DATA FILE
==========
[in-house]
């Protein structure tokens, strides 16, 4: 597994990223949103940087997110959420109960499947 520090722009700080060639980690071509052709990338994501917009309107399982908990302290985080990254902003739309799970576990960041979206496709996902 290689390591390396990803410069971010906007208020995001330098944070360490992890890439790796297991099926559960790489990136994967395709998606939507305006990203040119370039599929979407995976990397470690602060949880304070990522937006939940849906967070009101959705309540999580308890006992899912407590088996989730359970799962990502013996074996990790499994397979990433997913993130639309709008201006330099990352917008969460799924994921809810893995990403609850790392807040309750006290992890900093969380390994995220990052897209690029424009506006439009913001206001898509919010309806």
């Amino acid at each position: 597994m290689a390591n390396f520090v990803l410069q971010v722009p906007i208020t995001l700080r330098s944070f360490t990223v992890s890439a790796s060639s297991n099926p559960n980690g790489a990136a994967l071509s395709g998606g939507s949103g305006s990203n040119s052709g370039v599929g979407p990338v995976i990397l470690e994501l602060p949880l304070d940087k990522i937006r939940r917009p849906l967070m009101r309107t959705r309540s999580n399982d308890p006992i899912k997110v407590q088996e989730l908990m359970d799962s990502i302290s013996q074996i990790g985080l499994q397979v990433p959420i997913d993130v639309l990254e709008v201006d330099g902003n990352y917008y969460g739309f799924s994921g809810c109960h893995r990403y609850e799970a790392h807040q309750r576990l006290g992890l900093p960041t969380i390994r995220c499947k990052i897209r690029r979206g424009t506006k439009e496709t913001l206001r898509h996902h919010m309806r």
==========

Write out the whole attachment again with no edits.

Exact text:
[in-house]
């Protein structure tokens, strides 16, 4: 597994990223949103940087997110959420109960499947 520090722009700080060639980690071509052709990338994501917009309107399982908990302290985080990254902003739309799970576990960041979206496709996902 290689390591390396990803410069971010906007208020995001330098944070360490992890890439790796297991099926559960790489990136994967395709998606939507305006990203040119370039599929979407995976990397470690602060949880304070990522937006939940849906967070009101959705309540999580308890006992899912407590088996989730359970799962990502013996074996990790499994397979990433997913993130639309709008201006330099990352917008969460799924994921809810893995990403609850790392807040309750006290992890900093969380390994995220990052897209690029424009506006439009913001206001898509919010309806």
């Amino acid at each position: 597994m290689a390591n390396f520090v990803l410069q971010v722009p906007i208020t995001l700080r330098s944070f360490t990223v992890s890439a790796s060639s297991n099926p559960n980690g790489a990136a994967l071509s395709g998606g939507s949103g305006s990203n040119s052709g370039v599929g979407p990338v995976i990397l470690e994501l602060p949880l304070d940087k990522i937006r939940r917009p849906l967070m009101r309107t959705r309540s999580n399982d308890p006992i899912k997110v407590q088996e989730l908990m359970d799962s990502i302290s013996q074996i990790g985080l499994q397979v990433p959420i997913d993130v639309l990254e709008v201006d330099g902003n990352y917008y969460g739309f799924s994921g809810c109960h893995r990403y609850e799970a790392h807040q309750r576990l006290g992890l900093p960041t969380i390994r995220c499947k990052i897209r690029r979206g424009t506006k439009e496709t913001l206001r898509h996902h919010m309806r």